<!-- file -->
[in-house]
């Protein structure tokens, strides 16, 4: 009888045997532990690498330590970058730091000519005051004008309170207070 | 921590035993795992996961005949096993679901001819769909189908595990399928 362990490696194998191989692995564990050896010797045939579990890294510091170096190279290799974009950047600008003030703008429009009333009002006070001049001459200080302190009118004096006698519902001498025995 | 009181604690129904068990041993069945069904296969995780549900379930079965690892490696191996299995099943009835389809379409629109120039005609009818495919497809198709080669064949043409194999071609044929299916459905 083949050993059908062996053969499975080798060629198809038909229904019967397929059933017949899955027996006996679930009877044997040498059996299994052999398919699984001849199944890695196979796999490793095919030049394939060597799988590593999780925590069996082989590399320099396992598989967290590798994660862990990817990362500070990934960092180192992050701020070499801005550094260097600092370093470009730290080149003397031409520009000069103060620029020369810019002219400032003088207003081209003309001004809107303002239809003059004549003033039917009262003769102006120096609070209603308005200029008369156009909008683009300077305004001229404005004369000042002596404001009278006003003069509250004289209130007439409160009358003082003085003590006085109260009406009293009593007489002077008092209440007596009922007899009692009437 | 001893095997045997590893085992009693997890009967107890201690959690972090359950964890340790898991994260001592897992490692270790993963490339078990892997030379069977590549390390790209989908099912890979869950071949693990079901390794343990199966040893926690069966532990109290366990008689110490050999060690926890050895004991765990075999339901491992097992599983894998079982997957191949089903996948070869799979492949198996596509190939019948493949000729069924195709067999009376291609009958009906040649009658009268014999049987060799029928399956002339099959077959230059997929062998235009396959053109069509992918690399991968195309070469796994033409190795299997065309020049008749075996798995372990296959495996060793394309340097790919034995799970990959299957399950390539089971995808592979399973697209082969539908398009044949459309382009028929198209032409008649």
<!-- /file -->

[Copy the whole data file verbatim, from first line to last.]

[in-house]
């Protein structure tokens, strides 16, 4: 009888045997532990690498330590970058730091000519005051004008309170207070 | 921590035993795992996961005949096993679901001819769909189908595990399928 362990490696194998191989692995564990050896010797045939579990890294510091170096190279290799974009950047600008003030703008429009009333009002006070001049001459200080302190009118004096006698519902001498025995 | 009181604690129904068990041993069945069904296969995780549900379930079965690892490696191996299995099943009835389809379409629109120039005609009818495919497809198709080669064949043409194999071609044929299916459905 083949050993059908062996053969499975080798060629198809038909229904019967397929059933017949899955027996006996679930009877044997040498059996299994052999398919699984001849199944890695196979796999490793095919030049394939060597799988590593999780925590069996082989590399320099396992598989967290590798994660862990990817990362500070990934960092180192992050701020070499801005550094260097600092370093470009730290080149003397031409520009000069103060620029020369810019002219400032003088207003081209003309001004809107303002239809003059004549003033039917009262003769102006120096609070209603308005200029008369156009909008683009300077305004001229404005004369000042002596404001009278006003003069509250004289209130007439409160009358003082003085003590006085109260009406009293009593007489002077008092209440007596009922007899009692009437 | 001893095997045997590893085992009693997890009967107890201690959690972090359950964890340790898991994260001592897992490692270790993963490339078990892997030379069977590549390390790209989908099912890979869950071949693990079901390794343990199966040893926690069966532990109290366990008689110490050999060690926890050895004991765990075999339901491992097992599983894998079982997957191949089903996948070869799979492949198996596509190939019948493949000729069924195709067999009376291609009958009906040649009658009268014999049987060799029928399956002339099959077959230059997929062998235009396959053109069509992918690399991968195309070469796994033409190795299997065309020049008749075996798995372990296959495996060793394309340097790919034995799970990959299957399950390539089971995808592979399973697209082969539908398009044949459309382009028929198209032409008649």